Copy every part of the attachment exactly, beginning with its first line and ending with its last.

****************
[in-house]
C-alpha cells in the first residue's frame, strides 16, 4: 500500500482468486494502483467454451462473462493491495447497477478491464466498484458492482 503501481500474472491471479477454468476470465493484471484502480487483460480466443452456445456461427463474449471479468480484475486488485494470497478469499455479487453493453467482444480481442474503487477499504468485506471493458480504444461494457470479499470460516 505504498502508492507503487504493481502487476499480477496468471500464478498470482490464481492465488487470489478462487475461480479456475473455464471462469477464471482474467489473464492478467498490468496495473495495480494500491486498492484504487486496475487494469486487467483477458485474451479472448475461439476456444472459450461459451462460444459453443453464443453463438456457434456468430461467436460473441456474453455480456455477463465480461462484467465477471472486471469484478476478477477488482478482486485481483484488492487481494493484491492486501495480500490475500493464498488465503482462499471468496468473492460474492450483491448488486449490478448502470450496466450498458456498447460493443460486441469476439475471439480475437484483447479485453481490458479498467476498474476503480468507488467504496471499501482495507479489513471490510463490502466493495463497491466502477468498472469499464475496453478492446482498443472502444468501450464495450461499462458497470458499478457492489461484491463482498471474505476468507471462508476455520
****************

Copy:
[in-house]
C-alpha cells in the first residue's frame, strides 16, 4: 500500500482468486494502483467454451462473462493491495447497477478491464466498484458492482 503501481500474472491471479477454468476470465493484471484502480487483460480466443452456445456461427463474449471479468480484475486488485494470497478469499455479487453493453467482444480481442474503487477499504468485506471493458480504444461494457470479499470460516 505504498502508492507503487504493481502487476499480477496468471500464478498470482490464481492465488487470489478462487475461480479456475473455464471462469477464471482474467489473464492478467498490468496495473495495480494500491486498492484504487486496475487494469486487467483477458485474451479472448475461439476456444472459450461459451462460444459453443453464443453463438456457434456468430461467436460473441456474453455480456455477463465480461462484467465477471472486471469484478476478477477488482478482486485481483484488492487481494493484491492486501495480500490475500493464498488465503482462499471468496468473492460474492450483491448488486449490478448502470450496466450498458456498447460493443460486441469476439475471439480475437484483447479485453481490458479498467476498474476503480468507488467504496471499501482495507479489513471490510463490502466493495463497491466502477468498472469499464475496453478492446482498443472502444468501450464495450461499462458497470458499478457492489461484491463482498471474505476468507471462508476455520